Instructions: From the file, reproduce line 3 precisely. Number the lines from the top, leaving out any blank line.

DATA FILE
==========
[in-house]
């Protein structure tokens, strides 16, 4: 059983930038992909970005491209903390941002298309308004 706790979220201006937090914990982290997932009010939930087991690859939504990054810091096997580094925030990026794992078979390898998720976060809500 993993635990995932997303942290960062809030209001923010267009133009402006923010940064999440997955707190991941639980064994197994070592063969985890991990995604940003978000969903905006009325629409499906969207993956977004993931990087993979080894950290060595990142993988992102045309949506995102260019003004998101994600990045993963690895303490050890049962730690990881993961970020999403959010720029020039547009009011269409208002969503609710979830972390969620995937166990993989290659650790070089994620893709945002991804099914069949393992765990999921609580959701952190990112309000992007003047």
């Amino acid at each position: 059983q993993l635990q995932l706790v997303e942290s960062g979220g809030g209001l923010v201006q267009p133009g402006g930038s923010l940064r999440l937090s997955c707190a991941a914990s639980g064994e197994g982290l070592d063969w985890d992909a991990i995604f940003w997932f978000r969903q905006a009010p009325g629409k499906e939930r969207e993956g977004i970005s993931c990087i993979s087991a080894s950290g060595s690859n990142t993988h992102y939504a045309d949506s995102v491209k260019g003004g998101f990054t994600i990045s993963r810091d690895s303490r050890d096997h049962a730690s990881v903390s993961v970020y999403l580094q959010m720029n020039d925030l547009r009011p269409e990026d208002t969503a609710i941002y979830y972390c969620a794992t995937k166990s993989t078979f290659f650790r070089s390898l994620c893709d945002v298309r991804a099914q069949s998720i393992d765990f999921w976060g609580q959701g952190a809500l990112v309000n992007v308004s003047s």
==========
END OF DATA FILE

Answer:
């Amino acid at each position: 059983q993993l635990q995932l706790v997303e942290s960062g979220g809030g209001l923010v201006q267009p133009g402006g930038s923010l940064r999440l937090s997955c707190a991941a914990s639980g064994e197994g982290l070592d063969w985890d992909a991990i995604f940003w997932f978000r969903q905006a009010p009325g629409k499906e939930r969207e993956g977004i970005s993931c990087i993979s087991a080894s950290g060595s690859n990142t993988h992102y939504a045309d949506s995102v491209k260019g003004g998101f990054t994600i990045s993963r810091d690895s303490r050890d096997h049962a730690s990881v903390s993961v970020y999403l580094q959010m720029n020039d925030l547009r009011p269409e990026d208002t969503a609710i941002y979830y972390c969620a794992t995937k166990s993989t078979f290659f650790r070089s390898l994620c893709d945002v298309r991804a099914q069949s998720i393992d765990f999921w976060g609580q959701g952190a809500l990112v309000n992007v308004s003047s």